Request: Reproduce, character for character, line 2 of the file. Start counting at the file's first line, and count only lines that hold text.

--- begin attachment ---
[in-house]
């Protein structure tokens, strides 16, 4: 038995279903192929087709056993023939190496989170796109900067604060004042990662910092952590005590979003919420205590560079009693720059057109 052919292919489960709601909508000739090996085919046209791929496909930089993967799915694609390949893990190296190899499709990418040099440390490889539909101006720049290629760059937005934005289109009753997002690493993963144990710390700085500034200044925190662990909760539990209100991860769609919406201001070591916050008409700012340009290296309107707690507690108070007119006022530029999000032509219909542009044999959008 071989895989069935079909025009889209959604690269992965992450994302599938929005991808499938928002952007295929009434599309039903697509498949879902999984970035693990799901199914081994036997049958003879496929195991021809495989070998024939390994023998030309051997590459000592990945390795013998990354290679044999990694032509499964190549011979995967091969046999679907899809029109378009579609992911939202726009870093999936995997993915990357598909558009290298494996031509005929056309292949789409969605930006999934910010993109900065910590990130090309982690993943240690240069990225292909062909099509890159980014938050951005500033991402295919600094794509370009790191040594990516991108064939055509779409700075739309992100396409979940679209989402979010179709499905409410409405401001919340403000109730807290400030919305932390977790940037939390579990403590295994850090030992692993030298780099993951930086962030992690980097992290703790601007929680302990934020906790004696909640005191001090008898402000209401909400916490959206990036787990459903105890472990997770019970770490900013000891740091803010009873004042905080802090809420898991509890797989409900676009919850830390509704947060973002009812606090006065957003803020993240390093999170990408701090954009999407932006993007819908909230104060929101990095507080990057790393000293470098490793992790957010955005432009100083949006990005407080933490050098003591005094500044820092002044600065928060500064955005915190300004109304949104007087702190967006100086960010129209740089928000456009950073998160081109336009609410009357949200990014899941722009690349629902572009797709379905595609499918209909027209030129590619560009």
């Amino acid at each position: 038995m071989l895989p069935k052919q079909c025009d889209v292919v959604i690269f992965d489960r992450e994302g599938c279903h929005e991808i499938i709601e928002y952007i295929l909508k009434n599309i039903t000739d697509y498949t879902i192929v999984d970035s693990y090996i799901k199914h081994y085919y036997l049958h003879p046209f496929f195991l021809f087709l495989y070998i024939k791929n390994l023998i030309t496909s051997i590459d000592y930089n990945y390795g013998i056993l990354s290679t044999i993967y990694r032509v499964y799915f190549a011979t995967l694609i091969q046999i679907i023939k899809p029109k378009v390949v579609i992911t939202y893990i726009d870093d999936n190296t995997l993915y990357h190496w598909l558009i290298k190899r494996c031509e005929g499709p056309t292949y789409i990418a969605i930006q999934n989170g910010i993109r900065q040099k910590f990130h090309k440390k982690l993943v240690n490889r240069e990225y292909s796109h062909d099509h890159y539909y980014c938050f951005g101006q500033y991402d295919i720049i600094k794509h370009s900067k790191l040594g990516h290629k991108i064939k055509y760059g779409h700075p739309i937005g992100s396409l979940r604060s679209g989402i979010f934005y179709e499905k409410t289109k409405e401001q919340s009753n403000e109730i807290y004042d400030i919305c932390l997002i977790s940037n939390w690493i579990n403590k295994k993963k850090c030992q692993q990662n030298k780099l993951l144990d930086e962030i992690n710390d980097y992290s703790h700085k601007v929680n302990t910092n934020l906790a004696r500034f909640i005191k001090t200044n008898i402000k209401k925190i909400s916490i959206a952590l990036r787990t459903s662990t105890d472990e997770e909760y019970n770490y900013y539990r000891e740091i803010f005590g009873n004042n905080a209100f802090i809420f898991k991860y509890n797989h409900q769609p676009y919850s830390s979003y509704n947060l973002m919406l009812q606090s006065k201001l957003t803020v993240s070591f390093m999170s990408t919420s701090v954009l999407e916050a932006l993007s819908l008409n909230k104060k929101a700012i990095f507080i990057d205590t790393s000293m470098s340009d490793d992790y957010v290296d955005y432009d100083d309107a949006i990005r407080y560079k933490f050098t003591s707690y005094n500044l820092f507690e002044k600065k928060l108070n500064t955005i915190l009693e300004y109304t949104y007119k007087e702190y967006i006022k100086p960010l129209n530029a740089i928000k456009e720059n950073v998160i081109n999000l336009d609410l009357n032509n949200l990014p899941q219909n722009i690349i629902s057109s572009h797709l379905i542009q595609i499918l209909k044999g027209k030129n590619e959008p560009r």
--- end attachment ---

């Protein structure tokens, strides 16, 4: 038995279903192929087709056993023939190496989170796109900067604060004042990662910092952590005590979003919420205590560079009693720059057109 052919292919489960709601909508000739090996085919046209791929496909930089993967799915694609390949893990190296190899499709990418040099440390490889539909101006720049290629760059937005934005289109009753997002690493993963144990710390700085500034200044925190662990909760539990209100991860769609919406201001070591916050008409700012340009290296309107707690507690108070007119006022530029999000032509219909542009044999959008 071989895989069935079909025009889209959604690269992965992450994302599938929005991808499938928002952007295929009434599309039903697509498949879902999984970035693990799901199914081994036997049958003879496929195991021809495989070998024939390994023998030309051997590459000592990945390795013998990354290679044999990694032509499964190549011979995967091969046999679907899809029109378009579609992911939202726009870093999936995997993915990357598909558009290298494996031509005929056309292949789409969605930006999934910010993109900065910590990130090309982690993943240690240069990225292909062909099509890159980014938050951005500033991402295919600094794509370009790191040594990516991108064939055509779409700075739309992100396409979940679209989402979010179709499905409410409405401001919340403000109730807290400030919305932390977790940037939390579990403590295994850090030992692993030298780099993951930086962030992690980097992290703790601007929680302990934020906790004696909640005191001090008898402000209401909400916490959206990036787990459903105890472990997770019970770490900013000891740091803010009873004042905080802090809420898991509890797989409900676009919850830390509704947060973002009812606090006065957003803020993240390093999170990408701090954009999407932006993007819908909230104060929101990095507080990057790393000293470098490793992790957010955005432009100083949006990005407080933490050098003591005094500044820092002044600065928060500064955005915190300004109304949104007087702190967006100086960010129209740089928000456009950073998160081109336009609410009357949200990014899941722009690349629902572009797709379905595609499918209909027209030129590619560009």